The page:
Integrating Alluxio and Presto for Fast and Interactive Data Queries on Azure

Background

Alluxio, formerly known as Tachyon, is a virtual distributed storage system. It blends data access and bridges computation frameworks and underlying storage systems. Applications can connect to Alluxio and access data from underlying file systems.

Figure 1: Alluxio architectural diagram (source: Alluxio official website)

Presto is attractive to organizations who want to query multiple data sources with the same database, and such a use case is common in the business world, since we have many organizations with distributed, diverse data storage technologies and architectures, that have yet to realize value from their data.

TheDataTeam is premium Microsoft partners for data engineering and data science related engagements on Azure.In our experiences, we worked together with Microsoft , to configure Presto with Alluxio on Azure, while using Azure Blob Storage as underlying storage. The objective of the exercise was to integrate Alluxio and Presto on Azure VMs and run few gated queries, using Presto on data sets present on Azure blob storage. This setup and the steps mentioned below were not performed on a production environment.This post is technical in nature, and outlines the steps and some of our learnings from the exercise. In the rest of this post, we will cover component installation, setting up and configuring Alluxio and Presto on Azure virtual machines, using Azure blob storage.

Component Installation and Configuration

In this section, we will look at the key components we’ve used for this big data system integration exercise, and how we went about configuring and installing them.

Technology or Framework Installed Version
Apache Hive 2.0.1
MySQL Database (community edition) 5.5.33
Alluxio 1.4.0
Presto 0.163
Hadoop 2.7.2

Hive, Hadoop and MySQL… and Alluxio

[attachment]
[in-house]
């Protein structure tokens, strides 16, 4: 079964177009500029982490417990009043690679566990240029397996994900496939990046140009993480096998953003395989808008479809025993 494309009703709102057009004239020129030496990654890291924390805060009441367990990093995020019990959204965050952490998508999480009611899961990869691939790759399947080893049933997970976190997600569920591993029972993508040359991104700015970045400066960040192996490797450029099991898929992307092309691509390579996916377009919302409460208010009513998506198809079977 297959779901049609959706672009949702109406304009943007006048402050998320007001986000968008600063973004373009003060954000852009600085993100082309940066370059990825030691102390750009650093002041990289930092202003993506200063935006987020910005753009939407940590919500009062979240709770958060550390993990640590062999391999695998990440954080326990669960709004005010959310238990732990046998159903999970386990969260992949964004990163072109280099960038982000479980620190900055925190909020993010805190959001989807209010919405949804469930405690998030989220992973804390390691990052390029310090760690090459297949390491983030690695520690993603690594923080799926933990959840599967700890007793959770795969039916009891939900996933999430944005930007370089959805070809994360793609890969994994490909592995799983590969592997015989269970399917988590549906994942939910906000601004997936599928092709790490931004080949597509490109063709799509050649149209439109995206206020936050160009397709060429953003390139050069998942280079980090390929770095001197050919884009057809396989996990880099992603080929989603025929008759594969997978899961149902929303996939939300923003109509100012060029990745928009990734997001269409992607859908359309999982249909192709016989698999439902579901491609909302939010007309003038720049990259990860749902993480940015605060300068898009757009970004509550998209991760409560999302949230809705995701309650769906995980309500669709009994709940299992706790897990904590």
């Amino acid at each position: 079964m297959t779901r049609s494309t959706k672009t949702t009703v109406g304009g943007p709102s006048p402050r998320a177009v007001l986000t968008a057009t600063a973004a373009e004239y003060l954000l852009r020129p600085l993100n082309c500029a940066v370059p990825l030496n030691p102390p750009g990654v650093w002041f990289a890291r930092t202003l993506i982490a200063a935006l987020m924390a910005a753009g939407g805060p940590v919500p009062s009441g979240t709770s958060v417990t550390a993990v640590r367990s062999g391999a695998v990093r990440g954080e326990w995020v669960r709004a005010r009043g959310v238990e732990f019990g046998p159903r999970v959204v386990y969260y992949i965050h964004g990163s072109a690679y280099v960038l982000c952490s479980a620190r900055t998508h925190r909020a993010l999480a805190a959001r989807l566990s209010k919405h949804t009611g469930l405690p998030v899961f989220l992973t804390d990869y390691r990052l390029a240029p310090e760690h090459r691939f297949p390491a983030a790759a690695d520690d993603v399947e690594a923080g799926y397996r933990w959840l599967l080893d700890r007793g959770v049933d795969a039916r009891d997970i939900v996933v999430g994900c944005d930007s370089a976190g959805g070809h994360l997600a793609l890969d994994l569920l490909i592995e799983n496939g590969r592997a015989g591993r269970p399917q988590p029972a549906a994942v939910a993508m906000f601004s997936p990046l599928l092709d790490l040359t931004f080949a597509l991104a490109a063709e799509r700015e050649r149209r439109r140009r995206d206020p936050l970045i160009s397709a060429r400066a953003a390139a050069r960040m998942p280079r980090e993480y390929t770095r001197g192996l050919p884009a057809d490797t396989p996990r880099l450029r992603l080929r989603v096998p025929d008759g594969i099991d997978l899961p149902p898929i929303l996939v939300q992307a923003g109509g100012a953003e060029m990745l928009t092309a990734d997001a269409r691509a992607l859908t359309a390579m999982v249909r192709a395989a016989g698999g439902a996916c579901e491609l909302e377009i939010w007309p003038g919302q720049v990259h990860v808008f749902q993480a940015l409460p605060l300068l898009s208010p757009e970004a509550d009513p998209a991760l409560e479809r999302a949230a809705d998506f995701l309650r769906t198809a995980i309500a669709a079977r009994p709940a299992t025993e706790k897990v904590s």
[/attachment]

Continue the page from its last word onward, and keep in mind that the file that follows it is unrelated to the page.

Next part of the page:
Let’s now look at how these components are installed and configured. We get started with the basic database environment within which queries can be run – we choose Hive, Hadoop and MySQL here.

  1. Download Hive, Hadoop and MySQL. In a production environment, it is recommended to use MySQL as a metastore, so we canconfigure MySQL metastore for Hive, instead of the default Derby Metastore. At this stage, it is important to add the Hadoop path in your .bashrc file, since the Hive shell requires the Hadoop path to be set, before it starts. This link is a good resource to understand the configuration process for MySQL metastore with Hive.
  2. Now that we have installed and configured Hive, Hadoop and MySQL, we can download and configure Alluxio, which is a memory-speed virtual distributed storage system. Please follow this link to setup the Alluxio, locally on a single machine. Alluxio is distributed by default, and this install of Alluxio can act both as the master node and the worker node. Once Alluxio setup is done and tested, we need to configure Alluxio, and in our case, we integrated Alluxio with Azure blob storage. Here is a description of how this configuration can be done.

Working with Alluxio On a Cluster

Setting up Alluxio on a cluster requires us to set master and worker nodes. Additionally, we have to configure password-less logins on the cluster we set up. These steps are described below:

  1. Add the Inet address (private IP address) of the master and worker machines to the /etc/hosts file of master machine
  2. Add the Inet address (private IP address) of the master machine to the /etc/hosts file of all worker machines
  3. Add the private IP address of all the worker machines to the alluxio/conf/workers file of master machine.
  4. Add the master’s private IP address to alluxio/conf/alluxio-env.sh
  5. Enable password-less login between the master and all worker machines, and from master to master as well.
  6. Add the below property in hive/conf/hive-site.xml file:
name: fs.defaultFS
value: alluxio://:19998

Note:

  1. Alluxio can be configured to run in High Availability mode ( HA) using Zookeeper or shared file system for storing journals. In that case Step 4 and Step 5 would change accordingly.
  2. If you don’t wish to use the master as a worker, then don’t add the master’s IP address in alluxio/conf/workers file

Once configured, Alluxio’s web interface can be opened using this URL: http://:19999

Installing and Configuring Presto